Corporations are taxed as entities separate from their individual owner. If you are not incorporated and your business is doing well and making a lot of money, all the profits from your business will be taxed on your personal return in the year that the profits were earned. Here's where incorporating your business may prove to be a smart tax-saving plan if you are intending to reinvest the profits in your business. If your business is incorporated, the first $75,000 of profits in the business will be taxed at a lower rate than if you claimed them on your personal tax return. There is an exception to this rule however. Personal service corporations, such as accounting, consulting, legal and medical firms are required to pay a flat tax rate of 35% on their taxable income.
Another possible tax advantage of corporations is that corporations can pay for employee benefits, such as health insurance, disability and up to $50,000 in life insurance on a tax-deductible basis. Unlike unincorporated and sole-proprietorship businesses where the owner cannot deduct his or her own benefits, incorporated businesses treat their owners as employees for benefits purposes and therefore owners may take the tax deduction on their own as well as their employees's benefits.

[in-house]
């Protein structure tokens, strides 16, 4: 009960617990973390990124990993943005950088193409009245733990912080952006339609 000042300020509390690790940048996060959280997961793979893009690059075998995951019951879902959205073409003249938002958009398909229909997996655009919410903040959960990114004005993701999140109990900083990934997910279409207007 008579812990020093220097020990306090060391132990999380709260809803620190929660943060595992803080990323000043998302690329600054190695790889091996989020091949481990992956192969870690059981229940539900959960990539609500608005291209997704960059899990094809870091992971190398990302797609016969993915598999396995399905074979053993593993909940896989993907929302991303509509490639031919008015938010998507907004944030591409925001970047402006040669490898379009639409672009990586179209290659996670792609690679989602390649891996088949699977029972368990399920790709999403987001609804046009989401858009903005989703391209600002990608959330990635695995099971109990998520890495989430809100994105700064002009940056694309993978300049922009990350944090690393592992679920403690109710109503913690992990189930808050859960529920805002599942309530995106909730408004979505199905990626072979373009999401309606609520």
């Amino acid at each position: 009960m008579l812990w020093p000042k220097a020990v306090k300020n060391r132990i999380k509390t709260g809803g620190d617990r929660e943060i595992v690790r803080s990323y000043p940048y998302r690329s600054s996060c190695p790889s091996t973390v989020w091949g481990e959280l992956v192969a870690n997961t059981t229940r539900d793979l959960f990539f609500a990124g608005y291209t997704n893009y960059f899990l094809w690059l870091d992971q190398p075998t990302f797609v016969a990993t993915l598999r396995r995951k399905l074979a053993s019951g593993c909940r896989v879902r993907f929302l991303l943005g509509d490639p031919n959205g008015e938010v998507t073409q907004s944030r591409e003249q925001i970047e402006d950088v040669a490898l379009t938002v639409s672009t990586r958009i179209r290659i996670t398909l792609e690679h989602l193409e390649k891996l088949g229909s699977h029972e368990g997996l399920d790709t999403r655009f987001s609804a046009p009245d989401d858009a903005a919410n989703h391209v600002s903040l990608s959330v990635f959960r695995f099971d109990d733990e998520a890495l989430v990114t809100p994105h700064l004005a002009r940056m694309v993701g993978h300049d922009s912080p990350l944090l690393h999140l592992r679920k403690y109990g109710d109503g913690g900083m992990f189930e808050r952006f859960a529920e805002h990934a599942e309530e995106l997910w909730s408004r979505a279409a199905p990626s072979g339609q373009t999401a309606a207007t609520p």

Be careful when incorporating your business for the sole purpose of paying less in taxes than you would if you had to claim your profits on your personal tax return. This could wind up backfiring on you if you want to pay yourself the profits. That it because you will first pay taxes on the money at a corporate tax rate, then you will pay taxes again on your personal tax return when you pay yourself from the corporate earnings. This way, you will end up paying more in taxes and the corporate infrastructure will provide you little in the way of a tax cut.
Keep in mind also that you cannot immediately claim losses on your incorporated business on your personal tax form and must wait until you can offset your losses by profits. This especially affects newer businesses, as most produce very little revenue in their first few years and losses are very common.
|1999 Corporate Tax Rates for Regular (C) Corporations|
|Taxable Income||Tax Rate|
|$0 - $50,000||15%|
|$50,001 - $75,000||25%|
|$75,001 - $100,000||34%|
|$100,001 - $335,000||39%|
|$335,001 - $10,000,000||34%|